The lunch rush slowly dissipates at Wahoo’s in South Coast Plaza until it’s just me and the chain’s founder/co-owner Wing Lam.
“I want people to know that it’s okay to think differently,” he says, looking out at the dining room. “To do things that haven’t been done.”
Lam is in a reflective mood nowadays. This past year, Wahoo’s celebrated its 30th anniversary, with more than 60 locations across the U.S. and Japan. The company is the ultimate OC chain: multicultural; enmeshed in the action sports, beach and music scenes; focused on healthy eats—and slinging Mexican food.
It wasn’t the first place to popularize Baja-style fish tacos in the United States—that would’ve been Rubio’s—but Lam and his brothers nevertheless offer their own contribution to the history of Mexican food in the United States. Wahoo’s paved the way for Asian-Mexican luxe loncheras such as Kogi and Dos Chinos to shine nearly 20 years after it first offered consumers a taste of its Brazilian/Chinese/Mexican fusion. Its iconic dining rooms brought street art inside, with walls adorned with stickers, surfboards and more. According to Lam, if you go to the original Costa Mesa spot off Placentia Avenue, there are stickers that date back to the location’s beginnings in 1989.
“I thrived in the fact that I could create these partnerships with these brands and do events with them, which became sampling opportunities for me,” he says. “By catering events, I was able to meet the athletes—so imagine having the best surfers in the world in my ads, near my circle, talking about the food.”
Lam continues to lead an innovative marketing network, with his boundless enthusiasm and creativity for tackling challenges and cultivating relationships. The brothers have taken advantage of their reputation and fame to give back to charities such as the Anaheim chapter of the Cystic Fibrosis Foundation and the Surfrider Foundation, among others.
But he hasn’t forgotten his roots and the fish taco that paved the way to where he is today. “We together decided to do something on our own,” Lam recalls. “The restaurant industry was something we knew—it was our family’s business.”
The story of Wahoo’s Fish Taco begins in 1988, when Wing Lam and his brothers Eduardo and Mingo Lee borrowed $30,000 from their parents to open their first restaurant. But the tale arguably stretches back even further, to 1950, when his father, Cheong Kwon Lee, fled Yang Zhou, China, eventually landing in Japan. In 1955, Mr. Lee heard there were no Chinese restaurants in Brazil, so he boarded a boat to go there. (His wife, So Ching, and their son Bismarck would join him there in 1959.)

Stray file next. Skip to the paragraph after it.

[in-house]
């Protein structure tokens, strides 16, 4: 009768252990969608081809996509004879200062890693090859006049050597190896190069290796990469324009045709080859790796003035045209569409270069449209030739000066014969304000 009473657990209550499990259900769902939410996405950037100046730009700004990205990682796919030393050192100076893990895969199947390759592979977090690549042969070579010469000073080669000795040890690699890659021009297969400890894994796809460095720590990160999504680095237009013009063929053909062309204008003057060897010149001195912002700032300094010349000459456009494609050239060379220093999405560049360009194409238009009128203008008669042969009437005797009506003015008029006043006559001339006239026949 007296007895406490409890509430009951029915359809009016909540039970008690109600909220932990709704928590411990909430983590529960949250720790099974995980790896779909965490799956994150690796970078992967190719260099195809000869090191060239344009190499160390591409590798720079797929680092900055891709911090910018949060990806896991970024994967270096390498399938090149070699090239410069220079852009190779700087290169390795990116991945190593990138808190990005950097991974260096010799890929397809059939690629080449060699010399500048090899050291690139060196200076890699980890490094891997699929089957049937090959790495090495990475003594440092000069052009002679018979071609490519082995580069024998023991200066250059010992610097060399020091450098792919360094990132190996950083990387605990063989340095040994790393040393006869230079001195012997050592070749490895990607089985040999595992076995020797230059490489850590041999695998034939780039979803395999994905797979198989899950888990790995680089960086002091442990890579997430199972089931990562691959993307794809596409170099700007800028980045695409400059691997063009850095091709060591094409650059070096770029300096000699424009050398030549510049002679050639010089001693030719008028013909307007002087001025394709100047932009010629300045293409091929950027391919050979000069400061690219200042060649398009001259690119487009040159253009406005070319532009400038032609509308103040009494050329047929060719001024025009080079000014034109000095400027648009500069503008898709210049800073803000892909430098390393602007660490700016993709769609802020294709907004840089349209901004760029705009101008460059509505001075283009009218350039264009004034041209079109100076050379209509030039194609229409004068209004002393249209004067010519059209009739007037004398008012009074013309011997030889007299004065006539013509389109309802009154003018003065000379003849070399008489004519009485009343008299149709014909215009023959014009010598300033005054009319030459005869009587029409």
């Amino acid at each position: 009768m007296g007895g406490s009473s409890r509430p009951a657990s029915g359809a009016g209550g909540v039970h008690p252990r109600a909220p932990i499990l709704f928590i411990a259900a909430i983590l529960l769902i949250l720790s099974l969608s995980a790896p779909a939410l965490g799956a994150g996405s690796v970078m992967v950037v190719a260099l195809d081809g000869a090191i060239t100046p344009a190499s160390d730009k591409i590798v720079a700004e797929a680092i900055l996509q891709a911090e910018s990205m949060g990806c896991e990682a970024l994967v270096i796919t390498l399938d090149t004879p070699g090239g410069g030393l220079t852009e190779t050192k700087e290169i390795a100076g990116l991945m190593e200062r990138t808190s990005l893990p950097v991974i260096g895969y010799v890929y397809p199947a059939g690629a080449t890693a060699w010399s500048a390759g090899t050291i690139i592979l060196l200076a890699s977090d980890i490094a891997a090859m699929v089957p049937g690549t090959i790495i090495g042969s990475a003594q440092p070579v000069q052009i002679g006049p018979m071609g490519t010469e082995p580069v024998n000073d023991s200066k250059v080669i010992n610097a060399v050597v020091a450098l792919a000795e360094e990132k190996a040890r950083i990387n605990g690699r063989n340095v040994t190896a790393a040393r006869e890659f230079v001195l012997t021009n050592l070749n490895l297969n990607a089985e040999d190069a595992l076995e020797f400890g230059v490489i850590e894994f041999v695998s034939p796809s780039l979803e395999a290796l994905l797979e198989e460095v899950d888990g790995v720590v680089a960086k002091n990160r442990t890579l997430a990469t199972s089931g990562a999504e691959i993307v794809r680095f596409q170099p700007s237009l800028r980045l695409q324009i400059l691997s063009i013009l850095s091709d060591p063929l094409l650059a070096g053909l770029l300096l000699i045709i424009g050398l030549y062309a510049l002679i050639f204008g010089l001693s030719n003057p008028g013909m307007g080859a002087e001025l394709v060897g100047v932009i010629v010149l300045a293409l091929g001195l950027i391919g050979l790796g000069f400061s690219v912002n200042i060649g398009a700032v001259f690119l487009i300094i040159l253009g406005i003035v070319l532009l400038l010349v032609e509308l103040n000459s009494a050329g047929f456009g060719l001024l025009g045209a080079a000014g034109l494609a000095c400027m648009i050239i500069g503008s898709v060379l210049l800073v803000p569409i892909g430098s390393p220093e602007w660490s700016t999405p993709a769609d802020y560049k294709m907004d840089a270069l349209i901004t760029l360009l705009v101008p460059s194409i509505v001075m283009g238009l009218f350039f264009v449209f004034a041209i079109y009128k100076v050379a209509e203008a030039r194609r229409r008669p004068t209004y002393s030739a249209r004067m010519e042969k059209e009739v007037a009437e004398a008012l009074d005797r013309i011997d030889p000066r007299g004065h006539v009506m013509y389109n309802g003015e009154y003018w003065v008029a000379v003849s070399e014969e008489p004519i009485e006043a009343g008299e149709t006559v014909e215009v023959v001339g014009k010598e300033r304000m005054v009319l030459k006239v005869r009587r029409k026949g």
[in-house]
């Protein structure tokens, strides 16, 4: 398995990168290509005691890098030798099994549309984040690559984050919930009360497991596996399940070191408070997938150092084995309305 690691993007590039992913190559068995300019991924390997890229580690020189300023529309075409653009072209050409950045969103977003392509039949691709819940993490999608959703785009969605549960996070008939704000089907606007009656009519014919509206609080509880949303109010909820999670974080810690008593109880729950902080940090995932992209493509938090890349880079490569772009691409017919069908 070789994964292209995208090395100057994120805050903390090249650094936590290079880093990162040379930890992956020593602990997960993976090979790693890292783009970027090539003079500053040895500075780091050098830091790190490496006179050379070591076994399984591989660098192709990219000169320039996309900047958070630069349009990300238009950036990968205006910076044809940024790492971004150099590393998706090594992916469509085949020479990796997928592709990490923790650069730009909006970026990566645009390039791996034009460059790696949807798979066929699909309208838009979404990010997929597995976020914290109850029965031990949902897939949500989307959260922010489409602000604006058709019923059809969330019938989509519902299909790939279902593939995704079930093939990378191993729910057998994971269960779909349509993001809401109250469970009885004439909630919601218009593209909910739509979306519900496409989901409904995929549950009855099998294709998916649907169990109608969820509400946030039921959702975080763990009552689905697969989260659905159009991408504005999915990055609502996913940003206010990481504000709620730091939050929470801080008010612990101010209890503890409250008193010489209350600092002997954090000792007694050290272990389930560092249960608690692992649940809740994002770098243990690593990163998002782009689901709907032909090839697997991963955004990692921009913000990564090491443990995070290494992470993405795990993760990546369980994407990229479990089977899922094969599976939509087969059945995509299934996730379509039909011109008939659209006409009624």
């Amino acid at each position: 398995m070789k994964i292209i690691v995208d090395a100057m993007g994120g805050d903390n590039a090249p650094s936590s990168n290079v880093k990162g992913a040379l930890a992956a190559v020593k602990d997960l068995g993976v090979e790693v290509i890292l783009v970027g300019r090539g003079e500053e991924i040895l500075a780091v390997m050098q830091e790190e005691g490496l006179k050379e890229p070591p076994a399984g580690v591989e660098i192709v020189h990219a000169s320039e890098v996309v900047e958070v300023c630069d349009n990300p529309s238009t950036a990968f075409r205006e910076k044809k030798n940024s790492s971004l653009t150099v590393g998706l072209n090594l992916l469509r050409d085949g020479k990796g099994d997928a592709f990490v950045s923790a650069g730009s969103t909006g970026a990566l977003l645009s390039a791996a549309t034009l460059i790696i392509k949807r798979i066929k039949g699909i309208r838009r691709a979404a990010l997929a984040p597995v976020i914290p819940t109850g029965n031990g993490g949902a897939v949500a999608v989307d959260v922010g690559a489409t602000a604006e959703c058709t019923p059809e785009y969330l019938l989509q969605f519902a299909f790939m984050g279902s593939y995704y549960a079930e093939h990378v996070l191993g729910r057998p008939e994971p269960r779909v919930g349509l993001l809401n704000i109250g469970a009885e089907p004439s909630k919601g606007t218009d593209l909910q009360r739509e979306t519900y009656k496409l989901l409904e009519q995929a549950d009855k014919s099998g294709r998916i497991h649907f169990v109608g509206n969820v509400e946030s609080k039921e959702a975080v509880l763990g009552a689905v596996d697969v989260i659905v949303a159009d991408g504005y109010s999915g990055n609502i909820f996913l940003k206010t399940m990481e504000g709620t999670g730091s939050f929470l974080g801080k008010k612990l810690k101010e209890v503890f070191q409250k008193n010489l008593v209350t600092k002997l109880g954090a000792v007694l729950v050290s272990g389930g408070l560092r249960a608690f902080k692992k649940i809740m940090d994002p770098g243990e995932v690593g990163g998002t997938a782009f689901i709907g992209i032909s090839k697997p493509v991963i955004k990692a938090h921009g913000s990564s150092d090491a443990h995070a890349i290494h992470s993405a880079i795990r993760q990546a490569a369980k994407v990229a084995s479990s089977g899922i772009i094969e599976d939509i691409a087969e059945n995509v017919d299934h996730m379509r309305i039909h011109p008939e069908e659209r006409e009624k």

Lam and his younger brothers, Mingo and Eduardo, were born in São Paulo, Brazil; the family moved to Costa Mesa in January 1975, when Lam was 13.
Orange County’s population was almost exclusively white then, he says. The move was a journey into a brand-new social environment. “It was a major culture shock,” says Lam. “The worst part was not understanding a word of what anybody was talking about. I knew 10 English words—I could count from one to 10.”
For the brothers, adapting to their new community and making friends proved to be difficult in the beginning. “We were basically thrown to the wolves,” he recalls. “My parents just assumed that people here dressed like people in Brazil and that we could just learn the language and get along. It wasn’t like that at all.”
Lam quickly learned to adapt with the help of English as a Second Language (ESL) classes. “Luckily for me, I took a Spanish class, and I became friends with the Hispanic kids,” he says. “Even though I was kind of an outsider, they let me hang out because at least I could speak Spanish—but you could tell I wasn’t exactly one of them.”
Come high school, Lam and his younger brothers were fully integrated into Southern California’s surf culture. “I spent a good amount of my life trying to fit in, but once I had my own business, I was like, ‘To hell with that’ and fully embraced who I was,” he says. “I let my hair down.”
It turns out being different makes you stand out. “We wanted a place where we could hang out after surfing and be with all of our friends,” Lam says.
His family’s story of survival is one that resonates with many immigrant families. “My parents were entrepreneurs by default; I got to see them work hard and be creative,” he says. “But it really wasn’t an option because there was a business to run.” Lam’s parents had opened the first Chinese restaurant in Newport Beach, Shanghai Pine Garden. As with other minority communities and institutions, Lam’s family’s restaurant changed Orange County’s cultural landscape.
Lam says that his first year-and-a-half in business, he worked seven days a week, open to close, every day. “It’s what you have to do.”
And in many ways, Lam’s winding route to entrepreneurship has come full circle, as he and his brothers were invited to bring the Wahoo’s experience to the James Beard House in October 2018. “We are positively thrilled to welcome Wing, Ed and Mingo, and the entire Wahoo’s family to the Beard House,” Izabela Wojcik, director of house programming, said in a press release. “The Beard House has a longstanding history of hosting memorable and refined meals and chefs, but as we progress through our third decade, we have expanded our commitment to highlighting sustainable seafood practices as a core of our mission, and Wahoo’s certainly stood out in that arena.”
“Hosting dinner at the James Beard House is a testament to our hard work,” Lam says, adding that it builds upon the foundations his parents established in the local food industry. “I would have loved to have taken my dad. . . . I’ll find a way to go back and take him there.”